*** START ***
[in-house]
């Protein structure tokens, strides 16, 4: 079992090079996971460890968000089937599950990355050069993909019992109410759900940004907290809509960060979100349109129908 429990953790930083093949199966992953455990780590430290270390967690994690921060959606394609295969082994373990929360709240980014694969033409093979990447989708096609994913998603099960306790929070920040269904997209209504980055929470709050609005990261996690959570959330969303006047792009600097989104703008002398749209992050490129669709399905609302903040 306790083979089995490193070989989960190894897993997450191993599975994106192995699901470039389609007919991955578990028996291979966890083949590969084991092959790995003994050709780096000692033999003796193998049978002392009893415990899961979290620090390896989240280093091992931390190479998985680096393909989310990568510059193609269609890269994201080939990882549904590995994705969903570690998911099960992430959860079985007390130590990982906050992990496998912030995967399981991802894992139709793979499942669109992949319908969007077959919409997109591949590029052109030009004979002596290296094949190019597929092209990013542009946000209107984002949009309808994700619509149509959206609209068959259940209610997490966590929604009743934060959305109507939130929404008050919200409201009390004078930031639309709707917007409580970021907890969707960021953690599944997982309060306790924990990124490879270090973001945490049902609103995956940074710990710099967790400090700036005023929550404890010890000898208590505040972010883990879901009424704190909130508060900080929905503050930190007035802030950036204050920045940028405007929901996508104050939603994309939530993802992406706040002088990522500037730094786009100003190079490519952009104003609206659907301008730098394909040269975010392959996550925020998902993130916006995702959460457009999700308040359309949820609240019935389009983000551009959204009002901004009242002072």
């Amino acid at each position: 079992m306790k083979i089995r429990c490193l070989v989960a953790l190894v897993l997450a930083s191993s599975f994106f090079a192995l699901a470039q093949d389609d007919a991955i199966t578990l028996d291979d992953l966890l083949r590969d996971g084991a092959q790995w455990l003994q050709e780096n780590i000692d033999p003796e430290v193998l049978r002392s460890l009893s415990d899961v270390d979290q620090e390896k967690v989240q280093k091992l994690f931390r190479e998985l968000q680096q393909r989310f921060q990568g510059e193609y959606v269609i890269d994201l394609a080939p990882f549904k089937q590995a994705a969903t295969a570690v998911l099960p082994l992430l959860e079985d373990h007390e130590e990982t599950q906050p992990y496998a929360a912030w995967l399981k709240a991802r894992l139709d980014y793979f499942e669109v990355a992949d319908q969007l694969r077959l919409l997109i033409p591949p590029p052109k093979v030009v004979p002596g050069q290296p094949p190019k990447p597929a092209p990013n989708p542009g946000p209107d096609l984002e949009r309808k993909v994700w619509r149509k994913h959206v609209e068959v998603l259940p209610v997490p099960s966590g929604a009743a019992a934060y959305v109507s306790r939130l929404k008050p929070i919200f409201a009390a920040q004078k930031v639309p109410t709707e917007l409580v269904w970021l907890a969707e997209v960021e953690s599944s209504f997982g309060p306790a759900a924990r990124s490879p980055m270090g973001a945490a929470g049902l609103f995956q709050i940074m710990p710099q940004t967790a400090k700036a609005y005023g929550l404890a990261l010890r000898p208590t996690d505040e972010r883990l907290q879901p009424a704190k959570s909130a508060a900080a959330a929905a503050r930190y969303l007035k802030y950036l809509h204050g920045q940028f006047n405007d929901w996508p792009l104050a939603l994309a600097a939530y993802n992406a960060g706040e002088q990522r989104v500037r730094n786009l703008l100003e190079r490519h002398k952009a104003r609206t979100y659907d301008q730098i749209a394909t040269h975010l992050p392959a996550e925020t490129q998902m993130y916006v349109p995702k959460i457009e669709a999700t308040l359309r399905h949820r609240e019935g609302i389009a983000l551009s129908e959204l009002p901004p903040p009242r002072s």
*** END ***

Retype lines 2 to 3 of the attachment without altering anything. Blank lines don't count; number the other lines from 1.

């Protein structure tokens, strides 16, 4: 079992090079996971460890968000089937599950990355050069993909019992109410759900940004907290809509960060979100349109129908 429990953790930083093949199966992953455990780590430290270390967690994690921060959606394609295969082994373990929360709240980014694969033409093979990447989708096609994913998603099960306790929070920040269904997209209504980055929470709050609005990261996690959570959330969303006047792009600097989104703008002398749209992050490129669709399905609302903040 306790083979089995490193070989989960190894897993997450191993599975994106192995699901470039389609007919991955578990028996291979966890083949590969084991092959790995003994050709780096000692033999003796193998049978002392009893415990899961979290620090390896989240280093091992931390190479998985680096393909989310990568510059193609269609890269994201080939990882549904590995994705969903570690998911099960992430959860079985007390130590990982906050992990496998912030995967399981991802894992139709793979499942669109992949319908969007077959919409997109591949590029052109030009004979002596290296094949190019597929092209990013542009946000209107984002949009309808994700619509149509959206609209068959259940209610997490966590929604009743934060959305109507939130929404008050919200409201009390004078930031639309709707917007409580970021907890969707960021953690599944997982309060306790924990990124490879270090973001945490049902609103995956940074710990710099967790400090700036005023929550404890010890000898208590505040972010883990879901009424704190909130508060900080929905503050930190007035802030950036204050920045940028405007929901996508104050939603994309939530993802992406706040002088990522500037730094786009100003190079490519952009104003609206659907301008730098394909040269975010392959996550925020998902993130916006995702959460457009999700308040359309949820609240019935389009983000551009959204009002901004009242002072």
């Amino acid at each position: 079992m306790k083979i089995r429990c490193l070989v989960a953790l190894v897993l997450a930083s191993s599975f994106f090079a192995l699901a470039q093949d389609d007919a991955i199966t578990l028996d291979d992953l966890l083949r590969d996971g084991a092959q790995w455990l003994q050709e780096n780590i000692d033999p003796e430290v193998l049978r002392s460890l009893s415990d899961v270390d979290q620090e390896k967690v989240q280093k091992l994690f931390r190479e998985l968000q680096q393909r989310f921060q990568g510059e193609y959606v269609i890269d994201l394609a080939p990882f549904k089937q590995a994705a969903t295969a570690v998911l099960p082994l992430l959860e079985d373990h007390e130590e990982t599950q906050p992990y496998a929360a912030w995967l399981k709240a991802r894992l139709d980014y793979f499942e669109v990355a992949d319908q969007l694969r077959l919409l997109i033409p591949p590029p052109k093979v030009v004979p002596g050069q290296p094949p190019k990447p597929a092209p990013n989708p542009g946000p209107d096609l984002e949009r309808k993909v994700w619509r149509k994913h959206v609209e068959v998603l259940p209610v997490p099960s966590g929604a009743a019992a934060y959305v109507s306790r939130l929404k008050p929070i919200f409201a009390a920040q004078k930031v639309p109410t709707e917007l409580v269904w970021l907890a969707e997209v960021e953690s599944s209504f997982g309060p306790a759900a924990r990124s490879p980055m270090g973001a945490a929470g049902l609103f995956q709050i940074m710990p710099q940004t967790a400090k700036a609005y005023g929550l404890a990261l010890r000898p208590t996690d505040e972010r883990l907290q879901p009424a704190k959570s909130a508060a900080a959330a929905a503050r930190y969303l007035k802030y950036l809509h204050g920045q940028f006047n405007d929901w996508p792009l104050a939603l994309a600097a939530y993802n992406a960060g706040e002088q990522r989104v500037r730094n786009l703008l100003e190079r490519h002398k952009a104003r609206t979100y659907d301008q730098i749209a394909t040269h975010l992050p392959a996550e925020t490129q998902m993130y916006v349109p995702k959460i457009e669709a999700t308040l359309r399905h949820r609240e019935g609302i389009a983000l551009s129908e959204l009002p901004p903040p009242r002072s």